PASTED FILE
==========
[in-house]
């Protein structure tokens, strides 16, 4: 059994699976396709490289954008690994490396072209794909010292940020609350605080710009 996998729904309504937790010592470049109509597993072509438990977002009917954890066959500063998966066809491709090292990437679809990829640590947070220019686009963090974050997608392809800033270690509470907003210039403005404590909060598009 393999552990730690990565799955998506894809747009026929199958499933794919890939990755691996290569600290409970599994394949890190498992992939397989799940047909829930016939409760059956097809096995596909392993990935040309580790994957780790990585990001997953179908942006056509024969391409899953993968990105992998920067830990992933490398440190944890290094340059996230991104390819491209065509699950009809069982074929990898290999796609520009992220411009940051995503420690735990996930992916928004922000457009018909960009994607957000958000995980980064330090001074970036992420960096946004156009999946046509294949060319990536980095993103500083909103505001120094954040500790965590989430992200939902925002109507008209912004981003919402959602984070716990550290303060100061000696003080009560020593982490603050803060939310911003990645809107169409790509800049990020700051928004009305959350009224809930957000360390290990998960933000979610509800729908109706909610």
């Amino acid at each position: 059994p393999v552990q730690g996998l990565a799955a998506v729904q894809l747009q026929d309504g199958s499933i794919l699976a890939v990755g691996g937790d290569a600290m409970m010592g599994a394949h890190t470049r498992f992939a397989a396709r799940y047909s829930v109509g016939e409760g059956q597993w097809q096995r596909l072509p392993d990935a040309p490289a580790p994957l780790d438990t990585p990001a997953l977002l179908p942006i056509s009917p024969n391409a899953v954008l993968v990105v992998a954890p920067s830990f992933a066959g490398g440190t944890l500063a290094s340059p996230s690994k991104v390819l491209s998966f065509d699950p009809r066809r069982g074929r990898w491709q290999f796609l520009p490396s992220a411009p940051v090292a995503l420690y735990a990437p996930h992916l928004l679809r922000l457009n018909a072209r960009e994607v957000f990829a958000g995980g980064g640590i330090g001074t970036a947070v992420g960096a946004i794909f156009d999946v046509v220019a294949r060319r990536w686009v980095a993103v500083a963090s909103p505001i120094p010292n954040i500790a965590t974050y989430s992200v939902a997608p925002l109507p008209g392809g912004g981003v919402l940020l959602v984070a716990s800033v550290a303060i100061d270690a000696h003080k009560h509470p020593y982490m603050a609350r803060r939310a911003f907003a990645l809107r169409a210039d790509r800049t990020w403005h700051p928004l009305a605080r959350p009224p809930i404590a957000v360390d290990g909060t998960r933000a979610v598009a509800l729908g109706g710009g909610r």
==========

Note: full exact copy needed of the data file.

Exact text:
[in-house]
């Protein structure tokens, strides 16, 4: 059994699976396709490289954008690994490396072209794909010292940020609350605080710009 996998729904309504937790010592470049109509597993072509438990977002009917954890066959500063998966066809491709090292990437679809990829640590947070220019686009963090974050997608392809800033270690509470907003210039403005404590909060598009 393999552990730690990565799955998506894809747009026929199958499933794919890939990755691996290569600290409970599994394949890190498992992939397989799940047909829930016939409760059956097809096995596909392993990935040309580790994957780790990585990001997953179908942006056509024969391409899953993968990105992998920067830990992933490398440190944890290094340059996230991104390819491209065509699950009809069982074929990898290999796609520009992220411009940051995503420690735990996930992916928004922000457009018909960009994607957000958000995980980064330090001074970036992420960096946004156009999946046509294949060319990536980095993103500083909103505001120094954040500790965590989430992200939902925002109507008209912004981003919402959602984070716990550290303060100061000696003080009560020593982490603050803060939310911003990645809107169409790509800049990020700051928004009305959350009224809930957000360390290990998960933000979610509800729908109706909610």
């Amino acid at each position: 059994p393999v552990q730690g996998l990565a799955a998506v729904q894809l747009q026929d309504g199958s499933i794919l699976a890939v990755g691996g937790d290569a600290m409970m010592g599994a394949h890190t470049r498992f992939a397989a396709r799940y047909s829930v109509g016939e409760g059956q597993w097809q096995r596909l072509p392993d990935a040309p490289a580790p994957l780790d438990t990585p990001a997953l977002l179908p942006i056509s009917p024969n391409a899953v954008l993968v990105v992998a954890p920067s830990f992933a066959g490398g440190t944890l500063a290094s340059p996230s690994k991104v390819l491209s998966f065509d699950p009809r066809r069982g074929r990898w491709q290999f796609l520009p490396s992220a411009p940051v090292a995503l420690y735990a990437p996930h992916l928004l679809r922000l457009n018909a072209r960009e994607v957000f990829a958000g995980g980064g640590i330090g001074t970036a947070v992420g960096a946004i794909f156009d999946v046509v220019a294949r060319r990536w686009v980095a993103v500083a963090s909103p505001i120094p010292n954040i500790a965590t974050y989430s992200v939902a997608p925002l109507p008209g392809g912004g981003v919402l940020l959602v984070a716990s800033v550290a303060i100061d270690a000696h003080k009560h509470p020593y982490m603050a609350r803060r939310a911003f907003a990645l809107r169409a210039d790509r800049t990020w403005h700051p928004l009305a605080r959350p009224p809930i404590a957000v360390d290990g909060t998960r933000a979610v598009a509800l729908g109706g710009g909610r």